Since therefore the knowledge and survey of vice is in this world so necessary to the constituting of human virtue, and the scanning of error to the confirmation of truth, how can we more safely, and with less danger, scout into the regions of sin and falsity than by reading all manner of tractates and hearing all manner of reason? And this is the benefit which may be had of books promiscuously read.
Man does not live by bird alone.
There must also be books.
And the freedom to read them.
John Milton, the author of Paradise Lost, preaching promiscuity?
Who am I to disagree?
If you want to understand what someone writes.
It helps to know what they read.
I begin my days at the Athenaeum by reading the Psalms, not because I am religious.
But because every major British writer knew them well.
And their works reflect that.
How is one poet affected by reading his predecessors?
My doctoral work at Brown University addressed this very question.
By focusing on the influence of John Milton.
As did my subsequent scholarly research.
OK, I admit it: I read around.
I used to be a one-book-at-a-time guy.
But Boston has been a very bad influence.
No more literary monogamy, I’m afraid.
A year ago I was sitting at my desk at the Guardian.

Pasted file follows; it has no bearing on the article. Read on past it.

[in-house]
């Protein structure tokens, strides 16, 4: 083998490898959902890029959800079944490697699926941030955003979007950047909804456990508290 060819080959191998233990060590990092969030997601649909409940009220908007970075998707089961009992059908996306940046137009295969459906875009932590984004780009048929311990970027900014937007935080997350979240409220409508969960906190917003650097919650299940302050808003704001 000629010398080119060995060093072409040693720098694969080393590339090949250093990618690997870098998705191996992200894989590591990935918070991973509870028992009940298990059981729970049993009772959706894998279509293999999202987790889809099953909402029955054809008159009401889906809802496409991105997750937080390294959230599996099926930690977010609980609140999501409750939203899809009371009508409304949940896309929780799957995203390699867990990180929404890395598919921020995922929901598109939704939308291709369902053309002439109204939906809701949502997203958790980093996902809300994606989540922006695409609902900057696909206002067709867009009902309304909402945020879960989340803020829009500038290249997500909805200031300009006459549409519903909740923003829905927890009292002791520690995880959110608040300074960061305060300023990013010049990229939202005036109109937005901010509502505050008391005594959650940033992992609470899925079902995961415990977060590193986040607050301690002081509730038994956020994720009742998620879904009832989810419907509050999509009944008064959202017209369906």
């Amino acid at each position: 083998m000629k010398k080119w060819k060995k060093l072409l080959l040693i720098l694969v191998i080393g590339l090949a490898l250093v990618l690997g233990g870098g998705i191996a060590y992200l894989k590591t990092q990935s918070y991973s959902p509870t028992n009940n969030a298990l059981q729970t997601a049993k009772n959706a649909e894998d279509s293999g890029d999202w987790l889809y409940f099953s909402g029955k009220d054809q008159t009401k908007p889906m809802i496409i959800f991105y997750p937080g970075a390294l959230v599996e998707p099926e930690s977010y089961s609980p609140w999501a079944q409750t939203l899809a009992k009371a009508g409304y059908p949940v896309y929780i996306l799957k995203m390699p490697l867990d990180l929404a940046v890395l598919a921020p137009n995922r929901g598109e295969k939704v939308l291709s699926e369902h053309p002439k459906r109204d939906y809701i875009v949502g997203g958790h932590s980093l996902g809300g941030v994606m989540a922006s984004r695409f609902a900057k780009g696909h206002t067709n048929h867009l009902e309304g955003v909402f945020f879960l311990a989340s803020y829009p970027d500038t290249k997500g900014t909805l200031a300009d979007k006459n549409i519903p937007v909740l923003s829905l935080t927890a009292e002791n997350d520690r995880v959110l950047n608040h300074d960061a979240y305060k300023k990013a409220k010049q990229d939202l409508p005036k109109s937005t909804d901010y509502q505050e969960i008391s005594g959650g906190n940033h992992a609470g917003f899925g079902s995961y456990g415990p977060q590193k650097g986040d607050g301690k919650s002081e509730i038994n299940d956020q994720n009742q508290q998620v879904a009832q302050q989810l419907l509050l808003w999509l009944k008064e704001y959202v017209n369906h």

Catching up on the Blonds Across the Pond.
I promised myself one thing, above all:
When I could stop reading what I hated.
I would take especial pleasure in reading what I loved.
At the Athenaeum, I wander physically so my mind is free to roam.
I start on the fifth floor.
Which is lovely.
I just finished The Founding Fathers last week.
And started The Age of Jackson this morning.
The author, Arthur M Schlesinger Jr, was famous for his bowtie.
Last week I was sitting on the grass at Mount Auburn Cemetery.
Looking for the hooded warbler.
Suddenly, I saw this.
It’s what our minds do.
After I finish on the fifth floor, I walk down to the fourth floor gallery.
And this comfy chair.
Pro Tip: Use the stuffing for a bookmark!
You can’t beat the view.
I’ve been doing a lot of reading on the Roman Forum, and its archaeological history.
I want to prepare for my next visit.
My last one was in 2018.
And my first was in 1969.
The place has always gripped my imagination.
I need to roam there again.
With the ancestors.
After my Roman reading, I go down to the second floor.
A yellow-throated warbler!
Whenever I read, I look for literary connections.
A good example: In Evelyn Waugh’s story Charles Ryder’s Schooldays, I came across the following passage.
So I thought, “I need to check this out!”
And it was right behind Nathaniel Bowditch.
Through the door.
In the stacks.
I finished it today.
And found this baby.
Which will be next.
Of course, I don’t neglect reading in the Lair.
After finishing The Founding Fathers, I thought it might be a good idea to reread this.
Here’s some good news for all you youngsters:
Your books will increase in value as you get older.
Because you won’t ever remember reading them!
This evening I will continue my latest Lair reading project:
Balzac’s Human Comedy.
The whole thing.
On the divan.
Then bright and early tomorrow, it’s back to the birdies.
Give me the strength!